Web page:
Interagency Wilderness Interpretation and Education Workshop

  • By Robert Hamm, Recreation and Lands Officer, Cleveland National Forest
A man stands outside in the snow with a lake and mountain behind him. Men and women gather on the steps of the Interagency Wilderness Interpretation and Education Workshop, held at the Arthur Carhart National Wilderness Training Center in Estes Park, Colorado. Men and women gather in the snow in a wilderness area during the Interagency Wilderness Interpretation and Education Workshop, held at the Arthur Carhart National Wilderness Training Center in Estes Park, Colorado.

From May 21 to May 23, 2019, Robert Hamm, participated in his first Interagency Wilderness Interpretation and Education Workshop, held at the Arthur Carhart National Wilderness Training Center in Estes Park, Colorado, located just outside of Rocky Mountain National Park. More than 25 attendees, employed by U.S. Department of Agriculture’s Forest Service, Department of Interior’s National Park Service, U.S. Fish and Wildlife Service and Bureau of Land Management, came from all over the country.

Hamm, a Recreation and Lands Officer, is from the Cleveland National Forest’s Palomar Ranger District, a, what he refers to as a “small, urban forest, and our wilderness areas are small and don’t fit what people think of when they think of “wilderness” as a concept.” He has heard comments, like, “well, this isn’t a REAL wilderness,” or “I don’t get how this even qualifies as wilderness,” from the public and even people inside the Forest Service. His purpose in going to the workshop was to learn how to convince others that the wilderness areas on the Cleveland NF are unique, special, and fully deserving of the title.

The most southern of California’s 18 national forests boasts four wilderness areas, the 17,975 acre Agua Tibia Wilderness, the 13,261 acre Pine Creek Wilderness, the 6,919 acre Hauser Wilderness and the 39,413 acre San Mateo Canyon Wilderness.

An act of Congress

For an area to designated as wilderness it takes an act of Congress. The Wilderness Act of 1964 defines wilderness as, “an area where the earth and its community of life are untrammeled by man, where man himself is a visitor who does not remain.” Wilderness is further defined as an area that, “generally appears to have been affected primarily by the forces of nature, with the imprint of man's work substantially unnoticeable,” and has, “outstanding opportunities for solitude or a primitive and unconfined type of recreation.”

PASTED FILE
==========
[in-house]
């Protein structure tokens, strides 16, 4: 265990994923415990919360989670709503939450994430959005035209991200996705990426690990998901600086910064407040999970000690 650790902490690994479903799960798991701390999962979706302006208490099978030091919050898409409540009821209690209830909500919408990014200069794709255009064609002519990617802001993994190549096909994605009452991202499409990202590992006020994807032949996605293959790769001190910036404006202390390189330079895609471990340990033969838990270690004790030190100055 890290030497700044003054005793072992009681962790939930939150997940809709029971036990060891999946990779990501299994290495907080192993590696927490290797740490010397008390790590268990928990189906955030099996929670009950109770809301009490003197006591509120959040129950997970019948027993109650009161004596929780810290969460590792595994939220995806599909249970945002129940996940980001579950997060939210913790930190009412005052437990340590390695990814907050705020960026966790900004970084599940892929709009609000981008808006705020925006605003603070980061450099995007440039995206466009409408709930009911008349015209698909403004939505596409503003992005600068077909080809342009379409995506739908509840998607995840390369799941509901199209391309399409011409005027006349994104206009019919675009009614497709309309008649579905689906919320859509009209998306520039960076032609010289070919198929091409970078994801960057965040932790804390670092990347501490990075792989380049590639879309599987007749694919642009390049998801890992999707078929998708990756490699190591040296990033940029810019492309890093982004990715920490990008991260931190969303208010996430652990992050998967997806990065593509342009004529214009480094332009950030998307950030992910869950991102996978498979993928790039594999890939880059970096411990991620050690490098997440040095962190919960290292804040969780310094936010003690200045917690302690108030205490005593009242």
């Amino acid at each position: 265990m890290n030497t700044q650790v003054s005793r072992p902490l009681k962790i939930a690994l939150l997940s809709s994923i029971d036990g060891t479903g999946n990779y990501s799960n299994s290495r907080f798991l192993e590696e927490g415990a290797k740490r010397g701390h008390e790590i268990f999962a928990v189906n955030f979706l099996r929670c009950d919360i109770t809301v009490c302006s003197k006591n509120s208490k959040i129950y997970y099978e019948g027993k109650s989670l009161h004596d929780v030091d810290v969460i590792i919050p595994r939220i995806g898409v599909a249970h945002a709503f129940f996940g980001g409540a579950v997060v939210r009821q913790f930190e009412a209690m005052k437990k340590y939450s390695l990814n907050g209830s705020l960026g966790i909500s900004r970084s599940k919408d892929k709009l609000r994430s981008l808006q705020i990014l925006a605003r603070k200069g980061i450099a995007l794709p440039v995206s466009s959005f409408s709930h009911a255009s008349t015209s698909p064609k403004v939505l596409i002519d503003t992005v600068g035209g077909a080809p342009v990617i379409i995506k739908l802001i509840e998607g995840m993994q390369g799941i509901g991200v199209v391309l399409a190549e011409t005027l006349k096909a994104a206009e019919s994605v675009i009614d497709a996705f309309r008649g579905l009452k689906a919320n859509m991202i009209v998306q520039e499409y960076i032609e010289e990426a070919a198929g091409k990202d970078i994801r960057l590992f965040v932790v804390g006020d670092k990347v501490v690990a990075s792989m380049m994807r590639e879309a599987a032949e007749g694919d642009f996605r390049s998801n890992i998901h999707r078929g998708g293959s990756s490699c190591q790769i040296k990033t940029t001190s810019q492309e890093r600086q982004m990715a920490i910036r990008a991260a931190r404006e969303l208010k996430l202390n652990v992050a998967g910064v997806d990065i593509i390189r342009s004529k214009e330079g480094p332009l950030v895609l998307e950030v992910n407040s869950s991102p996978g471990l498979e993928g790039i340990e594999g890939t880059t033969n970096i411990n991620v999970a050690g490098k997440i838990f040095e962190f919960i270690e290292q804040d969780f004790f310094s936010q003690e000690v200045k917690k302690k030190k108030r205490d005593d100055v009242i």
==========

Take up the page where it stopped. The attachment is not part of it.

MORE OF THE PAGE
The National Wilderness Preservation System is a network of over 111 million acres comprised of more than 803 wilderness areas. According to the Forest Service wilderness website, these are special places where nature still calls the shots.  Places where visitors can find a sense of true self-reliance and experience solitude. They are final holdout refuges for a long list of rare, threatened, and endangered species, forced to the edges by modern development. They are the headwaters of critical, life-infusing rivers and streams. They are places where law mandates above all else that wildness be retained for our current generation, and those who will follow.

Wilderness Interpretation and Education Workshop

“It’s easy to get caught up in the paperwork and tediousness of our jobs. We’re busy. Always. However, at the end of the day, our duty is to the land and the public.—Robert Hamm

Over the course of the three days, through classroom instruction, lectures, group exercises, and a field day to a local wilderness area, Hamm not only learned how to talk to people about wilderness, but he learned how to identify and tell the story of that wilderness. Ideas of how to run his other programs took shape and being around others who manage the land who have similar challenges, who provided new perspectives was encouraging and inspiring. When Hamm returned to his home in San Diego he had a lot to consider. He looked at his work with new eyes.

Wilderness areas are special places that deserve care. The only way that people will care for wilderness is if they have an understanding of it,” said Hamm. “By being the front line, and taking the time to explain and interpret wilderness to a wider audience, we are fulfilling our duty to the land and the people. This workshop provided tools and lessons that I can use to fulfill this duty, and I would encourage anybody in a position involving wilderness to attend whenever it is offered.”    

Wilderness courses offered through the Arthur Carhart National Wilderness Training Center can be found here.





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